The Chosen

The Chosen None

  • Title: The Chosen
  • Author: Chaim Potok
  • ISBN: 9780449213445
  • Page: 103
  • Format: Paperback
  • None

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      Published :2020-01-17T22:19:23+00:00

    About " Chaim Potok "

  • Chaim Potok

    Herman Harold Potok, or Chaim Tzvi, was born in Buffalo, New York, to Polish immigrants He received an Orthodox Jewish education After reading Evelyn Waugh s novel Brideshead Revisited as a teenager, he decided to become a writer He started writing fiction at the age of 16 At age 17 he made his first submission to the magazine The Atlantic Monthly Although it wasn t published, he received a note from the editor complimenting his work.In 1949, at the age of 20, his stories were published in the literary magazine of Yeshiva University, which he also helped edit In 1950, Potok graduated summa cum laude with a BA in English Literature.After four years of study at the Jewish Theological Seminary of America he was ordained as a Conservative rabbi He was appointed director of Leaders Training Fellowship, a youth organization affiliated with Conservative Judaism.After receiving a master s degree in English literature, Potok enlisted with the U.S Army as a chaplain He served in South Korea from 1955 to 1957 He described his time in S Korea as a transformative experience Brought up to believe that the Jewish people were central to history and God s plans, he experienced a region where there were almost no Jews and no anti Semitism, yet whose religious believers prayed with the same fervor that he saw in Orthodox synagogues at home.Upon his return, he joined the faculty of the University of Judaism in Los Angeles and became the director of a Conservative Jewish summer camp affiliated with the Conservative movement, Camp Ramah A year later he began his graduate studies at the University of Pennsylvania and was appointed scholar in residence at Temple Har Zion in Philadelphia.In 1963, he spent a year in Israel, where he wrote his doctoral dissertation on Solomon Maimon and began to write a novel.In 1964 Potok moved to Brooklyn He became the managing editor of the magazine Conservative Judaism and joined the faculty of the Teachers Institute of the Jewish Theological Seminary The following year, he was appointed editor in chief of the Jewish Publication Society in Philadelphia and later, chairman of the publication committee Potok received a doctorate in philosophy from the University of Pennsylvania.In 1970, Potok relocated to Jerusalem with his family He returned to Philadelphia in 1977 After the publication of Old Men at Midnight, he was diagnosed with brain cancer He died at his home in Merion, Pennsylvania on July 23, 2002, aged 73.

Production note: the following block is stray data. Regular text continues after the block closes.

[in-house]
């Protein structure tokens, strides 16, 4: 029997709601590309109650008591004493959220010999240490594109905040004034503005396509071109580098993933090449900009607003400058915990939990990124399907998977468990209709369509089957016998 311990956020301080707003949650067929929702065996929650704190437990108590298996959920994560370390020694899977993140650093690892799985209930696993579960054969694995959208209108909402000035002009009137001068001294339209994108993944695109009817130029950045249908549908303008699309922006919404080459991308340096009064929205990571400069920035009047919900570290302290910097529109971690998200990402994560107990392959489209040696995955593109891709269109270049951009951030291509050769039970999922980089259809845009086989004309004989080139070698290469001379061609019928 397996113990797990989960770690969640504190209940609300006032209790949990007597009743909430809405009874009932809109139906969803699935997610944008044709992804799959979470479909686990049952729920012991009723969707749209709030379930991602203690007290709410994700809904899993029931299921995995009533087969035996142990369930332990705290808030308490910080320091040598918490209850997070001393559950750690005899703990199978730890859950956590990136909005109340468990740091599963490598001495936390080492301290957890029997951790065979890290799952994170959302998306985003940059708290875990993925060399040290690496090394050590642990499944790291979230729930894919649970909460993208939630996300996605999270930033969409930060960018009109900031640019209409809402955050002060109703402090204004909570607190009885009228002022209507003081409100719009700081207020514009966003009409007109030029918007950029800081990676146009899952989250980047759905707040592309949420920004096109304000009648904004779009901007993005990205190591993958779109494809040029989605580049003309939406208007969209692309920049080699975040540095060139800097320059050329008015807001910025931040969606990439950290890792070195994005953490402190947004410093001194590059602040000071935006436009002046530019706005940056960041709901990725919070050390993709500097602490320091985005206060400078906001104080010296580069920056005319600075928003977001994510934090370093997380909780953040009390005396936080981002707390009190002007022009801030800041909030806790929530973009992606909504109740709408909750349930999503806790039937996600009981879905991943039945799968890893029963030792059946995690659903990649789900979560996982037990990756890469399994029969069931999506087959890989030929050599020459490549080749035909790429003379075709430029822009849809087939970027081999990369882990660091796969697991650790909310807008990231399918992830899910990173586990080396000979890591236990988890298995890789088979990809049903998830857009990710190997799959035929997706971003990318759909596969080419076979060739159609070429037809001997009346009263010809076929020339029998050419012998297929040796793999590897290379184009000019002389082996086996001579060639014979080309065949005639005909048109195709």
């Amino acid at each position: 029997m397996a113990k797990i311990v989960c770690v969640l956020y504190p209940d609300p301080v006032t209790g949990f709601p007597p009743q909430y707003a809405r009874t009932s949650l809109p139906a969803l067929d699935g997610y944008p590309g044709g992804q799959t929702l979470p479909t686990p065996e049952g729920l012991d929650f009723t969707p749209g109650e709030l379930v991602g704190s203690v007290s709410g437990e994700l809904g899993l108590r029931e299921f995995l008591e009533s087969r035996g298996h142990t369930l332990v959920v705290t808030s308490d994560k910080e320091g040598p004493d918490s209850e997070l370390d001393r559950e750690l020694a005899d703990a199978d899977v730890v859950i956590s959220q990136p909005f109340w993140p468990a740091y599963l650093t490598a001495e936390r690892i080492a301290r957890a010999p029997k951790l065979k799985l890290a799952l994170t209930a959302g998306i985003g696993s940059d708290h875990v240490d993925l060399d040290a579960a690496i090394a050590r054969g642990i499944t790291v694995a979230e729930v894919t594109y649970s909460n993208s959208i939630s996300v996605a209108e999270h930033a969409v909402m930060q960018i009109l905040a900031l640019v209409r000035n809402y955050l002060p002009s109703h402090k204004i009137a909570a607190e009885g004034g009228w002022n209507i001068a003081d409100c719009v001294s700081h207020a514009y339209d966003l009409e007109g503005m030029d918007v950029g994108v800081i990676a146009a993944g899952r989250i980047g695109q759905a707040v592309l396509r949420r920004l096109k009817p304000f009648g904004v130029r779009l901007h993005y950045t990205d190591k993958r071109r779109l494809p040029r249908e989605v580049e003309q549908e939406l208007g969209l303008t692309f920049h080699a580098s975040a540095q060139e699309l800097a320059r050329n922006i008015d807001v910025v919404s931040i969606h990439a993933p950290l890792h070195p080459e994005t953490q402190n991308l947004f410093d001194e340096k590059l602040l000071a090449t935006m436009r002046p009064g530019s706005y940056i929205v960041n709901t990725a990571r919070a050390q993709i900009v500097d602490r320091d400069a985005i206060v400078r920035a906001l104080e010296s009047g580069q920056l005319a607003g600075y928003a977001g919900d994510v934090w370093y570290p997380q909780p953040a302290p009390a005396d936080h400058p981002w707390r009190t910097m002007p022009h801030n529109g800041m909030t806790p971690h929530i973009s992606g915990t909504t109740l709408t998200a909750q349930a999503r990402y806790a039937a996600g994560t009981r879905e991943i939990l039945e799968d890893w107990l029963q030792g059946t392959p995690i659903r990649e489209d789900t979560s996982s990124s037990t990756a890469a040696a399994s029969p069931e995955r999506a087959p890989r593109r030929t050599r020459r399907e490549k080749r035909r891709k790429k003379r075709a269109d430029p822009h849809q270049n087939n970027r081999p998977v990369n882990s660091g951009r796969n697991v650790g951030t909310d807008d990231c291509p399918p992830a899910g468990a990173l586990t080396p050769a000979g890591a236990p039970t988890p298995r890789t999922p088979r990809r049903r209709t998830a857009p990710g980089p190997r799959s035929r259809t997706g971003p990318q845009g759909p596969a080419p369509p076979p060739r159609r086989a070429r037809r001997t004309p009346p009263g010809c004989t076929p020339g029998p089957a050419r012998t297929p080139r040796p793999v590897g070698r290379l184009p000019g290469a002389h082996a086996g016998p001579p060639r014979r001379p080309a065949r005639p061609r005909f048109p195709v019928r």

• 495 Comments

  • The book jacket tells us that this was the first book (published 1967) that introduced Jewish culture to a wide American audience.The story centers around two boys growing up in the Jewish neighborhood of Williamsburg in Brooklyn in New York City of the 1940’s. The main character is a high-school aged boy who lost his mother years ago and is raised by his father, a teacher at a Jewish school, and a housekeeper. They are devout Orthodox Jews.Due to a baseball injury, he makes friends with anoth [...]